Sat Oct 13, 2007 7:43am BST
BANGKOK (Reuters) – Thailand’s army-appointed government will take no action against Myanmar’s junta for its bloody crackdown on democracy protests as it lacks the moral authority, Prime Minister Surayud Chulanont said on Saturday.
Surayud, a former army chief who was installed after last year’s military coup, said any action by an interim government in Bangkok could also create headaches for any successor that emerged after a December 23 general election.
“As a Buddhist country, we disagreed with the violence dealt out by the Myanmar government, especially against the monks,” Surayud said in a weekly television address.
“But if we do anything that will cause bad feelings with our neighbour, that will be problematic for the new elected government,” he said. “My government, therefore, is very careful on this issue.”
“I think we could pressure them more if we are not an appointed government,” he said, adding that Thailand continued to stand by the Association of South East Asian Nations’ (ASEAN) principle of “constructive engagement” with the generals.
ASEAN is one of the few international groups to admit the former Burma as a member, but was moved to official “revulsion” at last month’s crackdown on monks and civilian protesters in which at least 10 people were killed.
ASEAN’s attempts in the last 10 years to coax the recalcitrant generals into some form of democratic reform have had as little success as the sanctions favoured by the United States and Europe.
U.N. ENVOY IN REGION
Despite Surayud’s admission, Thailand remains one of the few countries with any sort of lever on the junta, mainly because it buys around $2 billion (1 billion pounds) of natural gas every year from its neighbour — nearly half of all Myanmar’s export earnings.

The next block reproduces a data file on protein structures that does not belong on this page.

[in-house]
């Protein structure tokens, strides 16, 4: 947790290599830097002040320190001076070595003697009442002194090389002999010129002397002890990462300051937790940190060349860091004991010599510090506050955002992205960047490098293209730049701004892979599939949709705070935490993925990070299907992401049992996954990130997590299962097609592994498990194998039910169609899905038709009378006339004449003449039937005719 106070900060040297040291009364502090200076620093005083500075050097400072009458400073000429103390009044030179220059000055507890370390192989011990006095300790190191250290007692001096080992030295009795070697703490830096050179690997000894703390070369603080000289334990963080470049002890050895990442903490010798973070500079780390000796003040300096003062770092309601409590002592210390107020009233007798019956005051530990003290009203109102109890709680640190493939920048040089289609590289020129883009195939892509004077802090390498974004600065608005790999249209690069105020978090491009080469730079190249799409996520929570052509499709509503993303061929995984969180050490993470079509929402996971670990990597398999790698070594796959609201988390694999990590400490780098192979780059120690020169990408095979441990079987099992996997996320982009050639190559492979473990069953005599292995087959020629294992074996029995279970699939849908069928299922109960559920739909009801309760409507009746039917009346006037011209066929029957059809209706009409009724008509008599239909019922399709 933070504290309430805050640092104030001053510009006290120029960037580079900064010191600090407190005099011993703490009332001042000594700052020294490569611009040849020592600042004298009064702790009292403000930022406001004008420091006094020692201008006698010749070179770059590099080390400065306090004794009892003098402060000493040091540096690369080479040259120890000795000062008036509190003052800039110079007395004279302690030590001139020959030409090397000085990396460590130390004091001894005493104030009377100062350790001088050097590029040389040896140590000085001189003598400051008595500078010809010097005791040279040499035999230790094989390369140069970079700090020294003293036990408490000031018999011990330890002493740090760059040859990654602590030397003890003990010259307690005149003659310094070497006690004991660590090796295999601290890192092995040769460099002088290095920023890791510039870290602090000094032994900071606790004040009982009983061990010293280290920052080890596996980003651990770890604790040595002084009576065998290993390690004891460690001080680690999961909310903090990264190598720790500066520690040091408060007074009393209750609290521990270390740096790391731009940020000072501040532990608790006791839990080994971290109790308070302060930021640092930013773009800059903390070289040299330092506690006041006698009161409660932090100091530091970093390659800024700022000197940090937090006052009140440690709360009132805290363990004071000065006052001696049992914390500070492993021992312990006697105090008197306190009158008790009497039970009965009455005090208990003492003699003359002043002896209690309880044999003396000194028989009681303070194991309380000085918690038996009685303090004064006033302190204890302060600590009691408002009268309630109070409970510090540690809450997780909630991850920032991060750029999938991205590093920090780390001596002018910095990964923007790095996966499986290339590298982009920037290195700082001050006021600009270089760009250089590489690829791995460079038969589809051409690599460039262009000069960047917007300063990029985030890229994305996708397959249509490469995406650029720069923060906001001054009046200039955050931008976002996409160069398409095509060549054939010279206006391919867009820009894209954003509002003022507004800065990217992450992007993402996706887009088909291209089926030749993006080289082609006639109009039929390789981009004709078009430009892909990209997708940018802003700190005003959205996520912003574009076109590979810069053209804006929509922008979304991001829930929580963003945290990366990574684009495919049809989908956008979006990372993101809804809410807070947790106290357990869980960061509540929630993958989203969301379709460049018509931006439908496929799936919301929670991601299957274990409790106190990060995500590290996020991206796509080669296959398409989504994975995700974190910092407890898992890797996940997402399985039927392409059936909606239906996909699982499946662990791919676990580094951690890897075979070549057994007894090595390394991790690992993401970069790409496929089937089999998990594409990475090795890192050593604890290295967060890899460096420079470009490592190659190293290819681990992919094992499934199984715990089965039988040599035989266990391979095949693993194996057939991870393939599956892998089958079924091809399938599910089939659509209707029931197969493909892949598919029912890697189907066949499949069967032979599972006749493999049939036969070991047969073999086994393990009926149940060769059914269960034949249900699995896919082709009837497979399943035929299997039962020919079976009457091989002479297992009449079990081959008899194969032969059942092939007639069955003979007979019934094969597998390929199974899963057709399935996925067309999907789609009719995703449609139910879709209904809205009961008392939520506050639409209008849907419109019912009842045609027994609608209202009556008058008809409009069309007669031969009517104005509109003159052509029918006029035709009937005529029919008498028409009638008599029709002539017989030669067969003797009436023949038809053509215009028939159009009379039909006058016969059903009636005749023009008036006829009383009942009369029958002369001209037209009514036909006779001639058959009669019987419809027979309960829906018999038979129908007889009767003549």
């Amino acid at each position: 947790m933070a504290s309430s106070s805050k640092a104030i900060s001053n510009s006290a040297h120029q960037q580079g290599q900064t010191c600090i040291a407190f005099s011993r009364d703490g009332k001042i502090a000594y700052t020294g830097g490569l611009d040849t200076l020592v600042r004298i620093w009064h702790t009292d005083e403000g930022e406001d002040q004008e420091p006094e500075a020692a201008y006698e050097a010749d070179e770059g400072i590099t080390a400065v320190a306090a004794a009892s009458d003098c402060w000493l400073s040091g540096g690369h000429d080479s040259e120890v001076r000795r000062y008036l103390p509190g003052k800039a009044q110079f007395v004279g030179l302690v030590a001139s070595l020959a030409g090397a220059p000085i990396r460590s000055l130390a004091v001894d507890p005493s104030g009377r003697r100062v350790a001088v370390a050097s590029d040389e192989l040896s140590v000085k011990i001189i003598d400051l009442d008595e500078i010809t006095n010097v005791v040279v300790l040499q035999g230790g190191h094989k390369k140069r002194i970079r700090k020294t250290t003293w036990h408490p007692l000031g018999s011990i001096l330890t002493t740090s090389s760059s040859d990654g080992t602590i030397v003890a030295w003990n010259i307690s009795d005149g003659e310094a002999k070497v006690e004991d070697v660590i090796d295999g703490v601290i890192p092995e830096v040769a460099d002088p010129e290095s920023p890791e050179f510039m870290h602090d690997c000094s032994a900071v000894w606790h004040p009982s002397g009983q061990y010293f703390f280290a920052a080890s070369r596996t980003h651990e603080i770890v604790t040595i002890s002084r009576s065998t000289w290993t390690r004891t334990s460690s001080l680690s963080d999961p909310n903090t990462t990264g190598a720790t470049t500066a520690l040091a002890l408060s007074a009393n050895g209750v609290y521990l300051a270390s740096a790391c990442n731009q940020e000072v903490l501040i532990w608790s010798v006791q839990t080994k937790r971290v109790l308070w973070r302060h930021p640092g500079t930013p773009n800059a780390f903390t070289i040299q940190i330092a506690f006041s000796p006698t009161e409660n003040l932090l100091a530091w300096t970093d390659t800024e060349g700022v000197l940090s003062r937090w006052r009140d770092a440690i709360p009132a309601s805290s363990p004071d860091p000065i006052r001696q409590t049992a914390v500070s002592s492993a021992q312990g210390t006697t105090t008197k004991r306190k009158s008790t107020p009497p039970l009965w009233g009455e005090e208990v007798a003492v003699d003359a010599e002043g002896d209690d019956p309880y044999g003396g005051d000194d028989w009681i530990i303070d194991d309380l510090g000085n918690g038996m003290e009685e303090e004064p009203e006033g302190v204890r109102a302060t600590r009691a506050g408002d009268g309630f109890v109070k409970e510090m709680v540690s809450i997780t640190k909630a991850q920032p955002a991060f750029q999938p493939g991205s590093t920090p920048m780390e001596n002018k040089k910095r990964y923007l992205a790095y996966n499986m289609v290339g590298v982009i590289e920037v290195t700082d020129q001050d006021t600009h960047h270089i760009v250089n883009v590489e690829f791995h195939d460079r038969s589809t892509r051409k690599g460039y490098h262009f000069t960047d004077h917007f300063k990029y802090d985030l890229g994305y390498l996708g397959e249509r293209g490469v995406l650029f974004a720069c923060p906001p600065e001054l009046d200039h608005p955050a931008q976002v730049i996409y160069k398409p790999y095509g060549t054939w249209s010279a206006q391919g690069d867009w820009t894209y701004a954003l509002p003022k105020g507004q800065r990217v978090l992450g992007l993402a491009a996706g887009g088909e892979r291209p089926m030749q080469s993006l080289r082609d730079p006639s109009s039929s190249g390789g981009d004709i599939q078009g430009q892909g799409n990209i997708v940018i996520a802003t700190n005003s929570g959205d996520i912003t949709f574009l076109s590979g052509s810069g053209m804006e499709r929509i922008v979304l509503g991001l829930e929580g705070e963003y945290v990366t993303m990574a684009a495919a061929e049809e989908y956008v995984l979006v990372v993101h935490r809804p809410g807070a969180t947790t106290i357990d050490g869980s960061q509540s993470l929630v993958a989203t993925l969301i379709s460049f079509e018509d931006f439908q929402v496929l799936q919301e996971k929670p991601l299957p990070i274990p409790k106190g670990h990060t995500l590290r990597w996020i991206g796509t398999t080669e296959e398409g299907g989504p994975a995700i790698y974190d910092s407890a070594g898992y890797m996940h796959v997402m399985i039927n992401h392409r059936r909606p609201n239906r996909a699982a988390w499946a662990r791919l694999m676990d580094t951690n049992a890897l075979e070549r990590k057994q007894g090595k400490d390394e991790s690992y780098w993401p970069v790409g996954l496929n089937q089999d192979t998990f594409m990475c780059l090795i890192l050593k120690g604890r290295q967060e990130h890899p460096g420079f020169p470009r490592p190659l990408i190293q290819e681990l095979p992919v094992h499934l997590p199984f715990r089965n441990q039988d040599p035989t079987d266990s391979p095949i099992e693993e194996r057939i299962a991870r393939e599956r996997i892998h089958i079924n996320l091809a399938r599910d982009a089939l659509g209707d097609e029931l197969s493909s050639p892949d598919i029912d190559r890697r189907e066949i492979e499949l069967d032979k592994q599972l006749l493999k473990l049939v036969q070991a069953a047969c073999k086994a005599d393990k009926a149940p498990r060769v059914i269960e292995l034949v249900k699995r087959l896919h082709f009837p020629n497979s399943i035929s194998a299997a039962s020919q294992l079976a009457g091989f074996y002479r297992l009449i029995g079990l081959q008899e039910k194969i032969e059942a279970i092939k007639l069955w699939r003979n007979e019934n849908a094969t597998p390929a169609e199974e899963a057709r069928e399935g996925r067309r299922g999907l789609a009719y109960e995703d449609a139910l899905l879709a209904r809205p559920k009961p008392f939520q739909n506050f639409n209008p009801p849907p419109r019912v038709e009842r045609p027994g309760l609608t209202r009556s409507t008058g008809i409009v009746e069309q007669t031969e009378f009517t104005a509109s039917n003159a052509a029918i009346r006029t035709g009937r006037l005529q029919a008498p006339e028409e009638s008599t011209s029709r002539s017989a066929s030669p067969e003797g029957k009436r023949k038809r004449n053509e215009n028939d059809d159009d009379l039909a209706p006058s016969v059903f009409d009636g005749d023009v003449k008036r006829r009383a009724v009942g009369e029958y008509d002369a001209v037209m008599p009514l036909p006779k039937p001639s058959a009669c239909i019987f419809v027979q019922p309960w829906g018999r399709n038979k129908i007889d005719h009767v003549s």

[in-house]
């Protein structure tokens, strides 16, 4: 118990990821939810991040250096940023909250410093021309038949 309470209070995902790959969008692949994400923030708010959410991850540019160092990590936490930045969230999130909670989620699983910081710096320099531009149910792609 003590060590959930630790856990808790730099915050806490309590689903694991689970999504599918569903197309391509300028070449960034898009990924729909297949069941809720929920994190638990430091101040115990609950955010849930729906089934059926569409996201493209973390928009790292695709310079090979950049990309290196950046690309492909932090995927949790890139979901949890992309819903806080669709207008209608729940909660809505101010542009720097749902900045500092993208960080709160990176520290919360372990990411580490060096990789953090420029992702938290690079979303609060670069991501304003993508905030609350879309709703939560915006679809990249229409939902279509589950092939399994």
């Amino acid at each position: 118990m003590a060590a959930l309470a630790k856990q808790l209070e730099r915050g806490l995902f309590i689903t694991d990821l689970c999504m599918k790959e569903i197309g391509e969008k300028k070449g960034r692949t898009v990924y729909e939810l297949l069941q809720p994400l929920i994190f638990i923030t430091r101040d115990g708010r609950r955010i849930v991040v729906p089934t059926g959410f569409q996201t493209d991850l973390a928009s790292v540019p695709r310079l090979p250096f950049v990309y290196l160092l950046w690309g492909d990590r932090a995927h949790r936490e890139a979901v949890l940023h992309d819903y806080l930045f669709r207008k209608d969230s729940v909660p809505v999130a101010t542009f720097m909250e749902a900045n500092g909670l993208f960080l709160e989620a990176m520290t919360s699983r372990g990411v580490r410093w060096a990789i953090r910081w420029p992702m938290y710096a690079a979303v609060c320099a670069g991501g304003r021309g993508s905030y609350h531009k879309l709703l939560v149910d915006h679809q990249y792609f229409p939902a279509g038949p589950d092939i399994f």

China and India, which also have their eyes on Myanmar’s huge energy reserves, are the other two significant players, although nobody knows for sure how much influence they wield over a regime that appears to revel in isolation and notoriety.
In a reflection of Thailand’s potentially key role in encouraging talks between the generals and opposition, U.N. special envoy Ibrahim Gambari is making Bangkok his first port of call in a regional diplomatic tour starting this weekend.
He is due to meet Surayud and Foreign Minister Nitya Pibulsonggram on Monday, before continuing round the region and — hopefully — finishing up in Myanmar before the end of the month.
“I will go down to Myanmar as often as need be but it is up to the junta and the opposition there,” Gambari told Singapore’s Straits Times, saying his two short meetings two weeks ago with detained opposition leader Aung San Suu Kyi gave cause for optimism.
“She seemed to be in favour of a dialogue provided that there are clear timelines and it was serious,” he told the paper. “She appeared to be a lot more receptive to dialogue now than she was before.”
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